As for the day to day getting around, I’m not going to lie; you will get hassled badly in some places. Remember that places that are more popular for tourists are going to have a lot of people competing hard for your dollar. It can be jarring when someone is shouting at you from five feet away to get in their tuk-tuk or cab. Try to remember, in most cases, there is nothing nefarious or malicious about this. It’s just the way things go. Rather than ignoring the driver, simple smile and shake your head. Then go on your way. Don’t ever approach a driver unless you are prepare to employ their services. That’s not to say you can’t change your mind, but save yourself the headache from “I just want to check this out” or “I want to be polite and humour them”. This is a good rule of thumb anytime you are spending your backpacker’s dollars, especially at markets or shops.

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Before You Wing It… Pack



I’m going to keep this real simple… think of everything you need to pack for your trip and then cut it in half. Then cut it in half again. Aaaaand one more time. Good, now take out a few more items and you should be good to go.

I’m serious- you want to pack as light as possible. For however long you’re travelling, your entire life will be in the bag on your back and that can start to feel pretty heavy, pretty quick (that reminds me, make sure you add a good, solid backpack to your budget, something with an aluminum frame backing and a waste buckle).

Whatever you think you absolutely can’t do without… trust me, you can. If you’re sticking to the “hot zone”, which is pretty much everywhere except China, Korea and Japan from October to April, you’ll only need one pair of long pants, one long sleeve shirt and maybe one sweater. The rest can be shorts and light T-shirts. Pack one nice shirt or dress for nights out, but keep in mind that you’re going to be picking up plenty of clothes on the way for cheap, so anything you pack, you should be willing to part with on the fly. Same goes for jewelry, books, blankets, pillows, bathing suits, towels and toiletries.

I’m not going to list everything you should and shouldn’t bring. There’s plenty of other blogs and websites you can check out for extensive lists. I’m trying to say don’t listen to them. Go for minimalism. 99% of anything you forget can be easily found in most places you’re travelling to. Except sunscreen. And bug spray. For God’s sake, back both those things and in plentiful supply.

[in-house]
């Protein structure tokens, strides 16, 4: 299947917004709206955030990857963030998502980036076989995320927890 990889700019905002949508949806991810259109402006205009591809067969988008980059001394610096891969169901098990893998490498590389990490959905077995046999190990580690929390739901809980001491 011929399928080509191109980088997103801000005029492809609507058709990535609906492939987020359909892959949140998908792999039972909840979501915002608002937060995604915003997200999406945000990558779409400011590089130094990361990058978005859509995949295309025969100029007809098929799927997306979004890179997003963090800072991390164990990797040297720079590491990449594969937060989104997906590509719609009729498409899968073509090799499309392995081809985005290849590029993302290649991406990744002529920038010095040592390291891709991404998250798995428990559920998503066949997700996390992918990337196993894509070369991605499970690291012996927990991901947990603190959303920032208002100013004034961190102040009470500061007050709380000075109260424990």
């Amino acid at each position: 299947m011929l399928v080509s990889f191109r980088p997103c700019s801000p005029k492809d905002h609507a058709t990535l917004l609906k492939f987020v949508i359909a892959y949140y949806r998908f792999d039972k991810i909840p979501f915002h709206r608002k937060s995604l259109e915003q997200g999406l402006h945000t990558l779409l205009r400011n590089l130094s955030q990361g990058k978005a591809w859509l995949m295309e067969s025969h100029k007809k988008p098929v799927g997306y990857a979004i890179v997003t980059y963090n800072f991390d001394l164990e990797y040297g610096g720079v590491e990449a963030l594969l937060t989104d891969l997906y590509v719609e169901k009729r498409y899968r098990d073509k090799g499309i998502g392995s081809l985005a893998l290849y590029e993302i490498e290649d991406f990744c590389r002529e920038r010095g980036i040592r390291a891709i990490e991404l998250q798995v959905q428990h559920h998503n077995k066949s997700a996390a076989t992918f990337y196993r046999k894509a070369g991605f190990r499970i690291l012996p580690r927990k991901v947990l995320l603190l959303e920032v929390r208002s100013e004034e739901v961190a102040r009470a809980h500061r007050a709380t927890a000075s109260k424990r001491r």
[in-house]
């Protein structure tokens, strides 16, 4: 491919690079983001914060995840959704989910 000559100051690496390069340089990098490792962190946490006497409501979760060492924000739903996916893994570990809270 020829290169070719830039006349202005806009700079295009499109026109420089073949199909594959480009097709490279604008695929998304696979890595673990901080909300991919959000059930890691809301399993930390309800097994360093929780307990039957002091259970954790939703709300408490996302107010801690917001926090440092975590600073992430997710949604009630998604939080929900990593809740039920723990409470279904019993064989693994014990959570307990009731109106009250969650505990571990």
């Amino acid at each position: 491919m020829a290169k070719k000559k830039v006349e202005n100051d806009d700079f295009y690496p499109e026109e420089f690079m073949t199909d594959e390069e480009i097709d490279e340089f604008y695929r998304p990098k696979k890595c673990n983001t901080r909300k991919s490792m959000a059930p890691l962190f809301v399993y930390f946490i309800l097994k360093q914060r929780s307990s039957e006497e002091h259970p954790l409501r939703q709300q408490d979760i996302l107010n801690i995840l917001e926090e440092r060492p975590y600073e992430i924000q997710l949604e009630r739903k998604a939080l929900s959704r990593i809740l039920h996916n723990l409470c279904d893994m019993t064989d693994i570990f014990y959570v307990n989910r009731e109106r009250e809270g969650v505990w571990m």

• Invest in a good, comfortable pair of hiking boots that you will run into the ground
  • Headlamps! Pack at least two, they’re cheap
  • A solid rain coat (bonus if you buy a backpack with a pull-out rain cover included)
  • A travel sewing kit
  • Band-Aids and other first-aid supplies (don’t go nuts)
  • Electrolyte powder

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The Backpacker’s Health Care Plan

Don’t die!

Just kidding.

A lot of people panic about the potential from getting some life-threatening disease in Asia. Like being the victim of a crime, it could happen, but it’s highly unlikely.

You may have heard a horror story or two from someone who had to cut their trip short. Again, I’ve travelled extensively, and never caught anything serious, nor did anyone I knew. Did I and everybody else I ever met travelling get at least one case of terrible diarrhea? Yes of course. Sorry, I don’t mean to be gross, but I have to be honest. You will get sick at least once, and then likely, you will be okay for the rest of your trip.

Medication and Shots

Definitely pack an extra supply of any necessary medication you take, at least a few month’s worth. Make sure to bring a record of your prescription.

As far as over-the-counter stuff goes, you could pack a million different pills from home to mitigate any potential problems– colds, stomach aches, headaches, etc.- but unless you commonly take something you absolutely can’t go without, I’d suggest you don’t worry about it. If you pack a bunch of non-essential pills and syrups, it will just be excess weight in your backpack and will go unused. Seeing a doctors and buying medication is usually very cheap and quick in most Asian countries. For common stuff like a bout with the stomach bug, you can find adequate and speedy care.

As for shots, definitely go to your doctor and get all the common shots and boosters they recommend. Now on to the big question:

Do I take Malaria medication?

This is a tough decision and I don’t want to tell you what to do. I will say that I never contracted Malaria, and in all my years travelling in Asia, I only knew one person who did and it was in a totally unexpected place. I have, however, known several people who have taken the medication and “freaked out”. I’ve even known of a couple who had to cut their trip short, though I’ve heard some newer anti-malaria drugs have less side effects.

In the end, you’re going to know what’s best for you. Personally, I think a better strategy is to pack some really good bug spray from home and make sure you are generously applying that throughout the day. The risk of side-affects from the Malaria medication was never worth it to me. But again, I’m not a doctor and I’m not responsible for your health. So I recommend you do have a good discussion with your doctor before you go and do your own research.

Travel Insurance

Definitely make sure you get travel insurance before you go. Make sure to check into your credit card company as you might have some travel insurance that you didn’t even know about (seriously). Banks offer plans, as do local insurance companies, and there are several online travel insurance companies that are designed specifically for this.